The Loose Union collective of artists and musicians has just been formed to produce audio and video to capture the underground music scene that is growing in Seoul.
The group was founded by American Danny Arens, Canadian Adam Brennan and Ollie Walker from South Africa, with the aim of recording live music acts and distributing the content for free online.
The three are all English teachers here, but are also engaged in various cultural projects. They thought up the Loose Union concept after perceiving a lack of documentation of the various scenes emerging here.
|From left: Ollie Walker, Adam Brennan and Danny Arens (Ryan Stripling)|
“The art and music in Seoul is at a dynamic place right now, yet remains unknown to most,” said Walker, who is the project’s creative director. “It is a moment in time that we at Loose Union are happy to be a part of and a witness to.”
Many people have collaborated with them to build a portable studio, design and contribute to the website. Various videographers, photographers, writers and bloggers are helping too.
The team has already completed six videos with the first recording, “Loveful Heights,” running to almost 90 minutes long. Future videos and accompanying EPs will be under 10 minutes in length to maximize the collective’s coverage of bands. All the content is currently being distributed for free, but the group may make up some compilation albums to sell in the future.
The music videos are not polished, Walker explained ― emphasizing that no special make-up, overdubs or studio trickery would be used in the productions.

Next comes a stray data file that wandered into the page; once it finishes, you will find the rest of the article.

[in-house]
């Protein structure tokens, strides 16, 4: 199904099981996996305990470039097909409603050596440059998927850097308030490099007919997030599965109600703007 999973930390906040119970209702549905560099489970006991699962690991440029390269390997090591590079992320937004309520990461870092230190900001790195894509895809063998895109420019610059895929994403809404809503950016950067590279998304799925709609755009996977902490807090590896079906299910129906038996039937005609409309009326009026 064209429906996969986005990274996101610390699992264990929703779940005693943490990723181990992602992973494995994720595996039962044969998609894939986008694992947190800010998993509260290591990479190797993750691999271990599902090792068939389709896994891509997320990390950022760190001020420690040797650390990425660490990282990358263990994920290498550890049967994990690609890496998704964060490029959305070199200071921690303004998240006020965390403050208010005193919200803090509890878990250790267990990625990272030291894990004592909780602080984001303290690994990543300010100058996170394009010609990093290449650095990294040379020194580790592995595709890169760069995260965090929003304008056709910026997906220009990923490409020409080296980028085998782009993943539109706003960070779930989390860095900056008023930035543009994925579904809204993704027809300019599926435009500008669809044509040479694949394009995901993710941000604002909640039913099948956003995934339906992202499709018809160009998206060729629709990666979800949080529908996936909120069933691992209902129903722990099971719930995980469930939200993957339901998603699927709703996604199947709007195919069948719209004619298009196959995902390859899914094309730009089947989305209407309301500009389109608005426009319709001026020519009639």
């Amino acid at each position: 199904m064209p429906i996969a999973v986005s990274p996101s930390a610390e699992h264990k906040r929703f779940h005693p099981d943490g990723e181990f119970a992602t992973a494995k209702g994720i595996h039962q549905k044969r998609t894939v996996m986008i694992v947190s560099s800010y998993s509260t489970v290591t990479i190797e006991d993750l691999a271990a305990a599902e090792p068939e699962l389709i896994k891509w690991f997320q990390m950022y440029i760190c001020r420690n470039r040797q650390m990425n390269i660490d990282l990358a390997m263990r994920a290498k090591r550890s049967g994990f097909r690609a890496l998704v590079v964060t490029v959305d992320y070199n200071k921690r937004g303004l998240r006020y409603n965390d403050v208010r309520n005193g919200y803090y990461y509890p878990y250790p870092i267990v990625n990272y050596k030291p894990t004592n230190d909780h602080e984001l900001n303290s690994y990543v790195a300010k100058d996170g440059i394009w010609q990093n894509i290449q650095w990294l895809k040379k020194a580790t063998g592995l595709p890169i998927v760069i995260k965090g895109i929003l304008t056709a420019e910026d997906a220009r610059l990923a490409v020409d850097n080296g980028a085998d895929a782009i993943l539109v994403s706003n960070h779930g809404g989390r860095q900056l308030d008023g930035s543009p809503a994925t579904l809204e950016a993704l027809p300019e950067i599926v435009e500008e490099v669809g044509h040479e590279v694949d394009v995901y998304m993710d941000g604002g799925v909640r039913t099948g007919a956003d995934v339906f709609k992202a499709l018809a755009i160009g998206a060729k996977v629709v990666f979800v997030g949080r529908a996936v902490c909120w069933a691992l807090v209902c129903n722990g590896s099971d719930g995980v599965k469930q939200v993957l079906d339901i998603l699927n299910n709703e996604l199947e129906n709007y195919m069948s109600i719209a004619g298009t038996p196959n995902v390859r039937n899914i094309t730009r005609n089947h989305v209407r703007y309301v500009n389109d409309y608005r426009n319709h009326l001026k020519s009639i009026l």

“We are filming and recording a style that best captures the moment, a band in a space, performing live. We work with bands that regularly perform in the Seoul music scene, ask them if they are interested, and go from there,” he said.
Loose Union’s official launch was held at Club DGBD in Hongdae on Saturday, with live video art and performances from bands Wagwak, JuckJuck Grunzie, Love X Stereo, Used Cassettes, and On Sparrow Hills.
“We had a good turnout of around 300 people, both Koreans and foreigners, but we do want to see more Koreans in the future. We want to try to bridge the gap between the Korean and expat indie scenes. There is a lot of separation between those scenes, but we have a core of Koreans we are working with to help do this.”
The Loose Union project is working in connection with Aweh.tv, a Seoul-based international creative network that Walker also runs. For more information or to download the music videos, go to www.looseunion.com.
By Kirsty Taylor (firstname.lastname@example.org)